I sit perplexed, thinking I have taken up residence in a snow globe. Flakes of white float about me while I remain, a tiny plastic figure, securely fastened. Presently, I feel like life is swirling around me. There are few familiar things to remind me of time or space. My extended family is scattered and I am tethered to a temporary existence that seems destined to be permanent.

Elders in my family are approaching death. At a time when a shared experience is almost mandatory these two souls are turning their backs on reality. We have an apartment nearby the care giving scene. Younger members of the fam have come to visit and offer their unique words of kindness, understanding and support. Friends too, have offered grace, humour and encouragement. These are the times we all look for signs of familiarity.

Family is defined differently from person to person. The word conjures up feelings of warmth and harmony for some, discord and coldness for others. Family was so rigidly defined by my first set of parental in-laws that, when their daughter died, I was written out of the will. Some families have members referred to as black sheep. My mother once wrote off several in her clan, vowing never to have them darken her door again. My father, in contrast, welcomed all as if they were blood relations. My sister and I were bonded only through our DNA. Our characters were as different as night and day, therefore I find the term family is best defined by closeness to another rather than genetic similarities. Blood is thicker than water but so what?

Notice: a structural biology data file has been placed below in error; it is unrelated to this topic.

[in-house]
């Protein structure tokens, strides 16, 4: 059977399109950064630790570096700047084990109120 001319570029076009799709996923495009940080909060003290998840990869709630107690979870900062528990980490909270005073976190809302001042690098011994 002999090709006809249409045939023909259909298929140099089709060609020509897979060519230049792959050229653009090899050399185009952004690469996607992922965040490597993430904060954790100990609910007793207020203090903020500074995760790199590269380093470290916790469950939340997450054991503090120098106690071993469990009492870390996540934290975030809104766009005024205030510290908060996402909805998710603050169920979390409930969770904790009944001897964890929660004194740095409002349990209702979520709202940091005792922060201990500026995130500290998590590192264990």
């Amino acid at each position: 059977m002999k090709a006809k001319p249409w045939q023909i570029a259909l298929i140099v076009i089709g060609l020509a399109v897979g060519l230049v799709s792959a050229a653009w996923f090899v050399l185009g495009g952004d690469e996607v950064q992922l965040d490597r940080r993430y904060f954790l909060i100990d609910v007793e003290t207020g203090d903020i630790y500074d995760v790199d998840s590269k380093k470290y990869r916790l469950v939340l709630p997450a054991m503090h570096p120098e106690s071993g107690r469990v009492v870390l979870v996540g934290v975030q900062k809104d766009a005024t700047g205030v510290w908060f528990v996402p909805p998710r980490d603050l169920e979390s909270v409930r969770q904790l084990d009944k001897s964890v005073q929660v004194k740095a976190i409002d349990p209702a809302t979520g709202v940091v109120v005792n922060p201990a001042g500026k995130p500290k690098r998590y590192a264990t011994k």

I have felt a soul connection with many, yet my reserved nature holds me back from collecting friends as family. I bristle when a boss in a work environment encourages us all to be like a family. Surprisingly, I can tear up when witnessing signs of a universal family yet it has to be at a certain remove. For example I love marching with crowds committed to a cause yet intimate Christmas gatherings of ‘the whole fam damnly’ put me on edge. On those occasions I keep looking for a singleton to share some meaningful thoughts of quiet reflection. In certain contexts the family collective can generate within me a sense of claustrophobia.